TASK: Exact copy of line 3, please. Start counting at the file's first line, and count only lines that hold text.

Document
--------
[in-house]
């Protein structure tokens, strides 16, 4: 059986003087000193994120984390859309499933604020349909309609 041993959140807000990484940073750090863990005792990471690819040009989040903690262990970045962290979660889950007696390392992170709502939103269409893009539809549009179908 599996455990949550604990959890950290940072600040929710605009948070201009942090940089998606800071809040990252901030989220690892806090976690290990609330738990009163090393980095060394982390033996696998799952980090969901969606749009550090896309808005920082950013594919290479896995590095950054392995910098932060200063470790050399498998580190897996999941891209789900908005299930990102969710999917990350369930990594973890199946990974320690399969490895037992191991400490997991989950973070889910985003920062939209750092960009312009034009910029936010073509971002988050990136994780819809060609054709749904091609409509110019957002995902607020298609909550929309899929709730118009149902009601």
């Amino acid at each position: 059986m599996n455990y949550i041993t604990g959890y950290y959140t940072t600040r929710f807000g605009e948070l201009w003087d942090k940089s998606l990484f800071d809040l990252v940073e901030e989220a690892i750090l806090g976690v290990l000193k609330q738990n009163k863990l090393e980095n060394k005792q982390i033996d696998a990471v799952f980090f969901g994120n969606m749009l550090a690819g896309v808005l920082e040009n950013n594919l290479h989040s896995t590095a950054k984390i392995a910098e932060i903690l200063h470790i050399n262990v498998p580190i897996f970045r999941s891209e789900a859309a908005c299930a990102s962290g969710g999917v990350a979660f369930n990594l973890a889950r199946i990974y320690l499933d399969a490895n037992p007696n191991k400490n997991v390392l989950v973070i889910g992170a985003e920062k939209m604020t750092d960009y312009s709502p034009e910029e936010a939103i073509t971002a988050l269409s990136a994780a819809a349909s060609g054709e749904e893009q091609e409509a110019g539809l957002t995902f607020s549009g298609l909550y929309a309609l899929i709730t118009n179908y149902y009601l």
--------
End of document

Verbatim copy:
């Amino acid at each position: 059986m599996n455990y949550i041993t604990g959890y950290y959140t940072t600040r929710f807000g605009e948070l201009w003087d942090k940089s998606l990484f800071d809040l990252v940073e901030e989220a690892i750090l806090g976690v290990l000193k609330q738990n009163k863990l090393e980095n060394k005792q982390i033996d696998a990471v799952f980090f969901g994120n969606m749009l550090a690819g896309v808005l920082e040009n950013n594919l290479h989040s896995t590095a950054k984390i392995a910098e932060i903690l200063h470790i050399n262990v498998p580190i897996f970045r999941s891209e789900a859309a908005c299930a990102s962290g969710g999917v990350a979660f369930n990594l973890a889950r199946i990974y320690l499933d399969a490895n037992p007696n191991k400490n997991v390392l989950v973070i889910g992170a985003e920062k939209m604020t750092d960009y312009s709502p034009e910029e936010a939103i073509t971002a988050l269409s990136a994780a819809a349909s060609g054709e749904e893009q091609e409509a110019g539809l957002t995902f607020s549009g298609l909550y929309a309609l899929i709730t118009n179908y149902y009601l």